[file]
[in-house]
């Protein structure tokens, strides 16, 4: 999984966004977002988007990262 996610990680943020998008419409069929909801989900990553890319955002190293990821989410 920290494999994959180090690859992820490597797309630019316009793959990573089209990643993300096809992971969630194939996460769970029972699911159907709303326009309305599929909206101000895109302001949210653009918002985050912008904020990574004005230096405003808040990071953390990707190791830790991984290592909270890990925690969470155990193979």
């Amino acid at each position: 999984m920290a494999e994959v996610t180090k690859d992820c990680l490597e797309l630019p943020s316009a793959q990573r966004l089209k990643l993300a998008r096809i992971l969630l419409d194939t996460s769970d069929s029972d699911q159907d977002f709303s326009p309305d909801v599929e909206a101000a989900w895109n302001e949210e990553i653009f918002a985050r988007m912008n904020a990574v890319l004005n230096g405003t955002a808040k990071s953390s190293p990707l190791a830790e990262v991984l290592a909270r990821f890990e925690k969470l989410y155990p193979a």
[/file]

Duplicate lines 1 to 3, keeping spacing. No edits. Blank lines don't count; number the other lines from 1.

[in-house]
């Protein structure tokens, strides 16, 4: 999984966004977002988007990262 996610990680943020998008419409069929909801989900990553890319955002190293990821989410 920290494999994959180090690859992820490597797309630019316009793959990573089209990643993300096809992971969630194939996460769970029972699911159907709303326009309305599929909206101000895109302001949210653009918002985050912008904020990574004005230096405003808040990071953390990707190791830790991984290592909270890990925690969470155990193979």
């Amino acid at each position: 999984m920290a494999e994959v996610t180090k690859d992820c990680l490597e797309l630019p943020s316009a793959q990573r966004l089209k990643l993300a998008r096809i992971l969630l419409d194939t996460s769970d069929s029972d699911q159907d977002f709303s326009p309305d909801v599929e909206a101000a989900w895109n302001e949210e990553i653009f918002a985050r988007m912008n904020a990574v890319l004005n230096g405003t955002a808040k990071s953390s190293p990707l190791a830790e990262v991984l290592a909270r990821f890990e925690k969470l989410y155990p193979a």